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You’d just Love celebrating Christmas in Japan

The major religions in Japan are Buddhism and Shinto and with less than 1% of the Japanese population being Christian, Christmas is more of a commercial event with the main celebrations revolving around Christmas Eve and Christmas Day.

Although Christmas is not a national holiday in Japan with shops and companies opening as normal, the Japanese have adopted parts of this Western tradition into their December calender. Walking through Japan throughout the Christmas season,  you would be greeted with the usual Christmas music, decorations and seasonal foods that you would find in the West and in some places in Japan, European Christmas markets have started appearing such as a German one in Sapporo.

But despite it’s superficial similarities, there are some striking differences about the way that Christmas is celebrated by the Japanese. Although not a religious event, it is not a celebration of Santa Claus either, or a time for families to connect and spend time together. Surprisingly, the Christmas season in Japan is all about love. In fact Christmas Eve in Japan is looked upon as the most romantic day of year with fancy restaurants holding special reservations for months at a time and expensive romantic gifts being swept off the shelves.

In fact, the adoption of our “Western Consumerism” into the hearts and calendar’s of our Japanese friends has produced some interesting side effects – both linguistically and culturally.

Western style Christmas parties are now often held by Japanese companies, in conjunction with the traditional Japanese  Bonenkai (Forget the year) celebrations. And while Christmas presents are given to children, the older generation combines this together with the traditional giving of Oseibo gifts, to give thanks to the people who have shown you kindness during the year such as clients, superiors at work, and important people such as your doctor or landlord.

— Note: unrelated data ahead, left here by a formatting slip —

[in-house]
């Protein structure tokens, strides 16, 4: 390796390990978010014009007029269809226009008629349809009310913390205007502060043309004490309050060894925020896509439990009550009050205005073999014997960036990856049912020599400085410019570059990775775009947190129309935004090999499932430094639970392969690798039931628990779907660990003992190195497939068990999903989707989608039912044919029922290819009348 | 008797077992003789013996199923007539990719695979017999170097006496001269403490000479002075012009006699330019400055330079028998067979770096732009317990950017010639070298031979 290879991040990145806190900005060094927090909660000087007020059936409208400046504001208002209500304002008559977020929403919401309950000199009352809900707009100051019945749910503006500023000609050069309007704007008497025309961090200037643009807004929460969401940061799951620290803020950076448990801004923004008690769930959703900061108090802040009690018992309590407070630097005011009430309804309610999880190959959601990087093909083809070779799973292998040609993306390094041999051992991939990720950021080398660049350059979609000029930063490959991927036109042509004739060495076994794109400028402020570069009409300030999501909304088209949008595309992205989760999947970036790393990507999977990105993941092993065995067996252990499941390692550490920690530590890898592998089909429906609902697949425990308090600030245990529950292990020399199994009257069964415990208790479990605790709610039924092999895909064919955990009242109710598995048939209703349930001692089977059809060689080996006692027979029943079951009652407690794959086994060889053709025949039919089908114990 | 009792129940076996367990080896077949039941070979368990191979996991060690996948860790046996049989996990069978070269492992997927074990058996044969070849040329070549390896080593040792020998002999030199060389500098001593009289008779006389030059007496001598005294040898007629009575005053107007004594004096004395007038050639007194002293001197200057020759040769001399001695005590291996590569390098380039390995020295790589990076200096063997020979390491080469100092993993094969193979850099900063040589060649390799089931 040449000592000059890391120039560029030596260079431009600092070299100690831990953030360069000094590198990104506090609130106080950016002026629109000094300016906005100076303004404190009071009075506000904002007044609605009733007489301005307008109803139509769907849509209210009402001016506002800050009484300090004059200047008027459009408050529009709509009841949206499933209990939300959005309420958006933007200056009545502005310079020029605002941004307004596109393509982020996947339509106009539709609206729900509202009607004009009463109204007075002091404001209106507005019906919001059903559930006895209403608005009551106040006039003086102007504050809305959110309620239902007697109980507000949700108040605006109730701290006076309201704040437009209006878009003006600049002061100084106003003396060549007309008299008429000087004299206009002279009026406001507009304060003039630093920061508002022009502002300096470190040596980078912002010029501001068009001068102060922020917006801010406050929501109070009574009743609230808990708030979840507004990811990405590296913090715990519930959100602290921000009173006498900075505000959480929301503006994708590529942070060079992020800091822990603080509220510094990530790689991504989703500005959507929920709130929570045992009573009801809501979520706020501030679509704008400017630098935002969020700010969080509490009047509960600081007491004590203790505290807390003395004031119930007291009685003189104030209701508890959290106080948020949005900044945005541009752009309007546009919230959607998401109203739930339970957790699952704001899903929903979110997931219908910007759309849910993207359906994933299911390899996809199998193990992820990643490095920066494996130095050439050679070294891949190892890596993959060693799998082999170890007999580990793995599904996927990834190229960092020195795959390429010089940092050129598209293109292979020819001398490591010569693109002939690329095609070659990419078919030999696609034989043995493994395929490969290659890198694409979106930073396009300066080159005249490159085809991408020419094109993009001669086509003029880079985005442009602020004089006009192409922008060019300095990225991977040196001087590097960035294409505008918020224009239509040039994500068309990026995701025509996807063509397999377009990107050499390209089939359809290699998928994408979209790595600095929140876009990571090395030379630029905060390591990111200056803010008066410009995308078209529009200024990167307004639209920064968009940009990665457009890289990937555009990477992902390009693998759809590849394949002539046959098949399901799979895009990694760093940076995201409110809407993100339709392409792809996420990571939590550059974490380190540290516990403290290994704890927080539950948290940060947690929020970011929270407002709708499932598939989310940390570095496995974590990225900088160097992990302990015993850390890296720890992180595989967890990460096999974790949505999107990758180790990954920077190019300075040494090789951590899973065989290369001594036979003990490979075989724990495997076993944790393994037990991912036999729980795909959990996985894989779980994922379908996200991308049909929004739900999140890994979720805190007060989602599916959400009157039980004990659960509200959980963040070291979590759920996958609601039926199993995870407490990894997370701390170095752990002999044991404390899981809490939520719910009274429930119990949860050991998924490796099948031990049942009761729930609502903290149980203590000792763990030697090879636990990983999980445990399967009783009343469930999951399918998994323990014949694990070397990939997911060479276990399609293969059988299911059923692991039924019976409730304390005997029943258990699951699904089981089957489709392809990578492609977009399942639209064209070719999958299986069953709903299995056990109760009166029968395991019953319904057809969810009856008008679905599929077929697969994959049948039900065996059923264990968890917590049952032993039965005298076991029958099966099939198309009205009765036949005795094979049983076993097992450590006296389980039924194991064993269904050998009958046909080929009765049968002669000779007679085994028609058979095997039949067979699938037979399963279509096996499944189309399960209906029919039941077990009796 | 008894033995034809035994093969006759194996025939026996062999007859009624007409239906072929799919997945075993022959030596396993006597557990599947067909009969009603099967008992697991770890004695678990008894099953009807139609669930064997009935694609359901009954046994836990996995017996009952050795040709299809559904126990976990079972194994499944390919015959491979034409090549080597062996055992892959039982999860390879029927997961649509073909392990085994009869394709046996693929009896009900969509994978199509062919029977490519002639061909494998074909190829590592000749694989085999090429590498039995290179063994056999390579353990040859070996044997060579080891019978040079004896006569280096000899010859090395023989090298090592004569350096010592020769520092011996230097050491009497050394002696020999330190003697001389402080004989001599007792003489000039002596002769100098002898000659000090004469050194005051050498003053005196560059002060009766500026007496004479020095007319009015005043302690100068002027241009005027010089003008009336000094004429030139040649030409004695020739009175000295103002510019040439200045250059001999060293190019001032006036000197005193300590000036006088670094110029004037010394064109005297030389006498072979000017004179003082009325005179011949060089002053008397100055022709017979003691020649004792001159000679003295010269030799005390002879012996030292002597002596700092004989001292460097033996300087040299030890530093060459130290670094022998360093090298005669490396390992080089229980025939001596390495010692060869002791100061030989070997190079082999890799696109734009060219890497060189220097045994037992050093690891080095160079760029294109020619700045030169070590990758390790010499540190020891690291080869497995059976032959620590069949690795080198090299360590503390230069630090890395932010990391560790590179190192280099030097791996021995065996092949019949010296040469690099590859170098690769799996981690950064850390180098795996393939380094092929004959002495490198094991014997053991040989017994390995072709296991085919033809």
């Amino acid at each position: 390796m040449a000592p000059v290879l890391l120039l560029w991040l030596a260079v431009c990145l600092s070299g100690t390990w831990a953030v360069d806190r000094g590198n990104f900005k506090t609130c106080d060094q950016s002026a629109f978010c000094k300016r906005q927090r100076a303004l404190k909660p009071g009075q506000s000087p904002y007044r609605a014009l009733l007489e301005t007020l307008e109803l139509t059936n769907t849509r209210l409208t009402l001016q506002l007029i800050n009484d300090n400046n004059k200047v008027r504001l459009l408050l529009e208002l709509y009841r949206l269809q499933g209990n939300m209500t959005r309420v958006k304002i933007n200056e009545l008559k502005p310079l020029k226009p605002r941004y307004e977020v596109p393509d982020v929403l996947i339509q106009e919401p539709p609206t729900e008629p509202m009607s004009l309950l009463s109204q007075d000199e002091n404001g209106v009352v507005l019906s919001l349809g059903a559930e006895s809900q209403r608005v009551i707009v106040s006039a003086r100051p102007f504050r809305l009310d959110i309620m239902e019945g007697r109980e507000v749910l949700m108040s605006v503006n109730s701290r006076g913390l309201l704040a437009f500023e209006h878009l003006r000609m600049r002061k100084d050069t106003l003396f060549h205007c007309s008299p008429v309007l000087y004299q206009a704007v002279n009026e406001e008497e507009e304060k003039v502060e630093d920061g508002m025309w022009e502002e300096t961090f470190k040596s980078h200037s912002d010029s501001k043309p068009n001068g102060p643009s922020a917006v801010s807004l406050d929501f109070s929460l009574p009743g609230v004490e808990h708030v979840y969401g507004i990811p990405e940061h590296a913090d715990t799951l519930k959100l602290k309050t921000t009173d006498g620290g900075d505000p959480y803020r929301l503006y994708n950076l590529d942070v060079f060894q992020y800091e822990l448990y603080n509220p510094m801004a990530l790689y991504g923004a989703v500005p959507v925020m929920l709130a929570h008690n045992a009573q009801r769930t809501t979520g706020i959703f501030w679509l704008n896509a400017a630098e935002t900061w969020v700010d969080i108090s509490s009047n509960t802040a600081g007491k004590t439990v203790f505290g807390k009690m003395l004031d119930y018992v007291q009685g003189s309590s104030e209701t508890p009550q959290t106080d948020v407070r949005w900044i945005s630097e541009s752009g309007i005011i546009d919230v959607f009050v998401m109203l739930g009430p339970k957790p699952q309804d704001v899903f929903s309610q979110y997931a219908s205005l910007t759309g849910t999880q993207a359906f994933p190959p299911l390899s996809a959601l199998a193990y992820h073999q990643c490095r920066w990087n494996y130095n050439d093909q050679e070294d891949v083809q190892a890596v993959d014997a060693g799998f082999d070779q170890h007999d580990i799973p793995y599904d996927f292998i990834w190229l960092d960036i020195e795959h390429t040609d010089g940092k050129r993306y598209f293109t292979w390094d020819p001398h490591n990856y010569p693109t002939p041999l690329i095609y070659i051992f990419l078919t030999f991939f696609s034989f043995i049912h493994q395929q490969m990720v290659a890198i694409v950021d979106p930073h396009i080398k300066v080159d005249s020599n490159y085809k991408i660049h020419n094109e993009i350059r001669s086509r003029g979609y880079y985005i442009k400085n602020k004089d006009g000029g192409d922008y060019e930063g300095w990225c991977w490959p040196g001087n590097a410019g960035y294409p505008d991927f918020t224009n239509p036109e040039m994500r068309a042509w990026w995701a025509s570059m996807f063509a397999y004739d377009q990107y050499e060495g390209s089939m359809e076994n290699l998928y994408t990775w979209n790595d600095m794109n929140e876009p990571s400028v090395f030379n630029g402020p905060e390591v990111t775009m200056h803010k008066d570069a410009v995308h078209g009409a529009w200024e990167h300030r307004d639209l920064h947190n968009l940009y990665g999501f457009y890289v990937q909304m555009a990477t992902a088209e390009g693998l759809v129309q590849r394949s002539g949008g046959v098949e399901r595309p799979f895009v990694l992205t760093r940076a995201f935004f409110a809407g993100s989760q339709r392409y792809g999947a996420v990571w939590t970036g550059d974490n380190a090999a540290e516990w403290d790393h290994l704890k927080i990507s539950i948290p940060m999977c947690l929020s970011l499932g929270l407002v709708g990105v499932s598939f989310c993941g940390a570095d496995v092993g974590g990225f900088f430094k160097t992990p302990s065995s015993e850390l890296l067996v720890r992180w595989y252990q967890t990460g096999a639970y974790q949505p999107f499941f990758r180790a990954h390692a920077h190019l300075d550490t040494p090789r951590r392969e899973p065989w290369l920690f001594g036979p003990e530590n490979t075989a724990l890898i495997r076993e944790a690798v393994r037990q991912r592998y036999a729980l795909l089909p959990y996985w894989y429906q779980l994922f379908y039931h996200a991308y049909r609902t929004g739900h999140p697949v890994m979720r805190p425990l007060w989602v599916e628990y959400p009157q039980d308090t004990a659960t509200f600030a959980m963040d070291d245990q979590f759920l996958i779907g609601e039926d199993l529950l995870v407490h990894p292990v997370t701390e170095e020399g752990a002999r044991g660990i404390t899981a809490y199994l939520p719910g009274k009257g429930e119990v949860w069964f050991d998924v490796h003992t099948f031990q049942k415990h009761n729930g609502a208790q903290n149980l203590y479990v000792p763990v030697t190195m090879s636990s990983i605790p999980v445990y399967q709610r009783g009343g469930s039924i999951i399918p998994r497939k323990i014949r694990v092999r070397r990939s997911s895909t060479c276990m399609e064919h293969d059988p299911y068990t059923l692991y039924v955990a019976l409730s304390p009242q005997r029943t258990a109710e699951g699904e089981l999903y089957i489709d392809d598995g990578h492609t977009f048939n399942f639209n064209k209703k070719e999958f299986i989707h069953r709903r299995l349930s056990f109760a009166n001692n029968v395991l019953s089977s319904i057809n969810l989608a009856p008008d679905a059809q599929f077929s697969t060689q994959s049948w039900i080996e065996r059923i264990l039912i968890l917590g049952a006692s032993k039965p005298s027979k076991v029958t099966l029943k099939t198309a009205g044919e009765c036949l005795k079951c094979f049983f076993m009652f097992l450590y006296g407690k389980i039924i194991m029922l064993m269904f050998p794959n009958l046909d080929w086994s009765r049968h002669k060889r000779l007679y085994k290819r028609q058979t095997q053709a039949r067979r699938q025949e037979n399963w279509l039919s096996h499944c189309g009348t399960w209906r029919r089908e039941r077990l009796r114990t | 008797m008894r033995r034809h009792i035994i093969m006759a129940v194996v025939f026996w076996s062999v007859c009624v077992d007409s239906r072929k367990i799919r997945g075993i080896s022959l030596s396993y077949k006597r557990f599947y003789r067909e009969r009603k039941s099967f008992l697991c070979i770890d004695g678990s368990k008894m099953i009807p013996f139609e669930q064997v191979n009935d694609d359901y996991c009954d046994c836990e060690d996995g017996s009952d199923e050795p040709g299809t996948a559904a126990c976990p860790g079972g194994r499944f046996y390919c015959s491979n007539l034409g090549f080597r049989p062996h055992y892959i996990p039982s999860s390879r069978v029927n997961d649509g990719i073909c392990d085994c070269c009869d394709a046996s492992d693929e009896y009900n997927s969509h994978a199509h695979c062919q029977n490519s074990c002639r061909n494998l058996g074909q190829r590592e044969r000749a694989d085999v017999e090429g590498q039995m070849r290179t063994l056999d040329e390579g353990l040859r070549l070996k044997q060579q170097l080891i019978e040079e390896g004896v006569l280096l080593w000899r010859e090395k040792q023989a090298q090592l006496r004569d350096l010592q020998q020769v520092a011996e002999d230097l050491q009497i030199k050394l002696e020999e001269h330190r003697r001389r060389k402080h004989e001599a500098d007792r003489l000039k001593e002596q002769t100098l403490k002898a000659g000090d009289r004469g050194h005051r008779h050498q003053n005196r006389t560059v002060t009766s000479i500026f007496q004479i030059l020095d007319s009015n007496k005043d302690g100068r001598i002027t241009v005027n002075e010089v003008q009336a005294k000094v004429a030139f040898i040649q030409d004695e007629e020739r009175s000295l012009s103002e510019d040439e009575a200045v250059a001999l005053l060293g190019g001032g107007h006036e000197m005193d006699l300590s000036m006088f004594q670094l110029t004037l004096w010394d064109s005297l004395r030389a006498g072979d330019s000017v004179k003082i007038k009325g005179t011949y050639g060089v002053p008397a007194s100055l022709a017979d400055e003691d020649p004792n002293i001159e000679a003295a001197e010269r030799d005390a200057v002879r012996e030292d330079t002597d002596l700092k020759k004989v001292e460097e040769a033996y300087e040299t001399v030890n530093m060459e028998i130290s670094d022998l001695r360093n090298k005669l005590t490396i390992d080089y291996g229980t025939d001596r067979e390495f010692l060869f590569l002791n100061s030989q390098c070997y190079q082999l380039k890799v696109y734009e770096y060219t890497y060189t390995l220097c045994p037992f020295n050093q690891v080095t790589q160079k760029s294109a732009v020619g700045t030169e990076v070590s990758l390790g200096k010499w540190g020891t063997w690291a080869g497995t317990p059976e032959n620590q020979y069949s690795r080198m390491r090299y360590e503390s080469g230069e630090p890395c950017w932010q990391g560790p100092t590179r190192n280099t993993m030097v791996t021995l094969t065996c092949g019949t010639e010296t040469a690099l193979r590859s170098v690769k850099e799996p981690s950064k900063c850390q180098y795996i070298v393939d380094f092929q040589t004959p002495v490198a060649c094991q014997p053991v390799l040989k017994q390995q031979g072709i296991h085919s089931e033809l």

As for the younger generation in Japan, with the pressure mounting up to a frenzy in December to acquire a date for Christmas Eve, they have coined a (rather unkind) term for those who fail to do so. By combining parts of English and  Japanese words together the term “KURIBOCHI” [クリぼっち]  was born. Kuribochi literally means “Alone at Christmas” With the Kuri [クリ] being written in the Katakana alphabet to display it’s Western roots. Bochi [ぼっち] is taken from the word Hittoribochi [ひとりぼっち] to mean alone and is written in the Japanese Hiragana alphabet.

But if you do manage to escape the curse of the “Kuribochi! you had better be ready to spend all your hard earned cash on the most lavish restaurants and expensive gifts there are to meet the high expectations of your Christmas Eve date! For those of you selling your products through e-commerce platforms, this is a splendid opportunity to reach out to a new Japanese audience with exciting East meets West gift ideas for the Christmas period.

Did you know?

KFC is one of the most popular Japanese Christmas dinners

Ladies over the age of 25 without a date on Christmas Eve are referred to as “Out of date Christmas cake”

How to say “Merry Christmas” in Japanese – easy – “Merry Christmas”

How to write “Merry Christmas” in Japanese – メリークリスマス

 

 

 

 

 

 

 

 

Summary
Christmas around the World: Celebrating Christmas in Japan
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Christmas around the World: Celebrating Christmas in Japan
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We discuss how the Japanese celebrate Christmas in our Christmas around the World series.
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